Earlier that day, I’d taken the chance to see whether contemporary art and architecture really were becoming major forces in the city’s recovery. The local journalist Beck Eleven picked me up from the airport and took me first to the city’s most famous landmark—its central Cathedral, all but destroyed in the February quake. We then swung by its semipermanent replacement, the so-called “Cardboard Cathedral” by Shigeru Ban. Every so often on our drive, we were confronted with residual works from Scape, including pieces by Christchurch-based Julia Morison, and the Auckland/Berlin-based artist Judy Millar. We stopped by the Avon River to see one of the city’s most recent public artworks, Antony Gormley’s STAY, and rounded things off by clambering up a narrow flight of stairs onto the roof of the building that houses The Physics Room. There, we were able to commune with one of Christchurch’s most iconic works: Comin’ Down, a massive self-portrait by Ronnie Van Hout with one finger pointing into the air in a gesture of ambiguous defiance.

Sculpture, it seems, is becoming the signature art form of the recovery. The CAG had also put its high-profile contemporary pieces on display for the reopening—works that highlighted Harper’s connection to the Venice Biennale. On the ground floor was Michael Parekowhai’s On First Looking at Chapman’s Homer—a full-size grand piano topped by a bull, which was part of his Venice exhibition in 2011. Hovering above the gallery’s marble staircase was Bill Culbert’s light work Bebop, from his 2013 Venice installation. Upstairs, there was also a major new wall painting by Simon Morris. The crowd though, seemed unhurried about seeing the exhibitions on the night, choosing instead to lay into the excellent local beer and wine that kept flowing in the atrium. This was anchored by a strange sense of relief at the fact that—finally—we could come back whenever we liked to look at the art.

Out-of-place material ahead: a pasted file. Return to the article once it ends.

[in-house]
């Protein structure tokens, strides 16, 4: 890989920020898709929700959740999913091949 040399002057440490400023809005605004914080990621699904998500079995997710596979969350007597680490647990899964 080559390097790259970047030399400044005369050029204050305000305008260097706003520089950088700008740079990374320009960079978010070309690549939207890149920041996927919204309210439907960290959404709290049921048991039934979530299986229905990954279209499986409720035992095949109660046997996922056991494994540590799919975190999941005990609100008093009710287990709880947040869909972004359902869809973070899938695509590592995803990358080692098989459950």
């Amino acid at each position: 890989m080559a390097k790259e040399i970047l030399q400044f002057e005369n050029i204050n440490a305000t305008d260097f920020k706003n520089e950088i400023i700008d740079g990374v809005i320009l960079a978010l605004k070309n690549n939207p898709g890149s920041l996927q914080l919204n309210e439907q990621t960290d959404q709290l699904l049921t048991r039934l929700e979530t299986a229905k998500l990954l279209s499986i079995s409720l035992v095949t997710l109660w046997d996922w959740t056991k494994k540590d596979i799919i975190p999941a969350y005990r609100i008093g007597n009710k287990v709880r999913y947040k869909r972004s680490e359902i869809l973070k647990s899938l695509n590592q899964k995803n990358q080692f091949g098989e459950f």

Left: Ronnie Van Hout's Comin' Down, 2013. Right: Martin Creed's Work no 2315, 2015.


In the end, about thirty partygoers migrated toward The Physics Room and regrouped at Smash Palace—an outdoor bar named after one of New Zealand’s most famous films. It was a warm night, and many of us proceeded to get absolutely wrecked in the evening air, eventually staggering home to one of the central city’s only hotels, a charmless Ibis. The drab accommodation couldn’t dampen the evening’s mood though, best summed up by Martin Creed’s work on the outside of the CAG. Comparatively unnoticeable at dusk when we arrived for the opening, it was glowing in bright neon as we left. EVERYTHING, Creed’s well-known proclamation spelled out, IS GOING TO BE ALRIGHT.

If only it were so simple. Just a week later, Christchurch suffered its worst shake in years—a 5.7 quake which, though causing limited damage, reminded everyone just how fragile and precarious this city’s recovery really is.

Anthony Byrt